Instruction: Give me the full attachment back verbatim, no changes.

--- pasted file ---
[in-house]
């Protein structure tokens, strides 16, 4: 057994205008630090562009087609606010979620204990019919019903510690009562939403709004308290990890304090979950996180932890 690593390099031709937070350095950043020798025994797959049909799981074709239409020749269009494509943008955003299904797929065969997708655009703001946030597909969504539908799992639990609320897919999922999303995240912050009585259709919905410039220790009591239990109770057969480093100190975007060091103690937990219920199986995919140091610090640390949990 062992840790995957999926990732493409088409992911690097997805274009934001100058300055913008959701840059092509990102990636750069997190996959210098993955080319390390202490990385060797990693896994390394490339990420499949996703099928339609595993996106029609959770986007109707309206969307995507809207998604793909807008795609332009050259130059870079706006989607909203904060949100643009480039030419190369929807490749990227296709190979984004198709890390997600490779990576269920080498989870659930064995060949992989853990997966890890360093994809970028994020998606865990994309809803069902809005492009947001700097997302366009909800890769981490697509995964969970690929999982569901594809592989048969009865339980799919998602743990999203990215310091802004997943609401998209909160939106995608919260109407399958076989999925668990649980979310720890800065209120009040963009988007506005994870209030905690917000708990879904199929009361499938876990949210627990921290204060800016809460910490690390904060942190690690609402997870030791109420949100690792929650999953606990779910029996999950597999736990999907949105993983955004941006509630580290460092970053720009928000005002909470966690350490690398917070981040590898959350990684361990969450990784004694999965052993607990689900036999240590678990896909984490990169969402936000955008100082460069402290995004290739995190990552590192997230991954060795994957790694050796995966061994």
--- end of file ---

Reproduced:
[in-house]
């Protein structure tokens, strides 16, 4: 057994205008630090562009087609606010979620204990019919019903510690009562939403709004308290990890304090979950996180932890 690593390099031709937070350095950043020798025994797959049909799981074709239409020749269009494509943008955003299904797929065969997708655009703001946030597909969504539908799992639990609320897919999922999303995240912050009585259709919905410039220790009591239990109770057969480093100190975007060091103690937990219920199986995919140091610090640390949990 062992840790995957999926990732493409088409992911690097997805274009934001100058300055913008959701840059092509990102990636750069997190996959210098993955080319390390202490990385060797990693896994390394490339990420499949996703099928339609595993996106029609959770986007109707309206969307995507809207998604793909807008795609332009050259130059870079706006989607909203904060949100643009480039030419190369929807490749990227296709190979984004198709890390997600490779990576269920080498989870659930064995060949992989853990997966890890360093994809970028994020998606865990994309809803069902809005492009947001700097997302366009909800890769981490697509995964969970690929999982569901594809592989048969009865339980799919998602743990999203990215310091802004997943609401998209909160939106995608919260109407399958076989999925668990649980979310720890800065209120009040963009988007506005994870209030905690917000708990879904199929009361499938876990949210627990921290204060800016809460910490690390904060942190690690609402997870030791109420949100690792929650999953606990779910029996999950597999736990999907949105993983955004941006509630580290460092970053720009928000005002909470966690350490690398917070981040590898959350990684361990969450990784004694999965052993607990689900036999240590678990896909984490990169969402936000955008100082460069402290995004290739995190990552590192997230991954060795994957790694050796995966061994």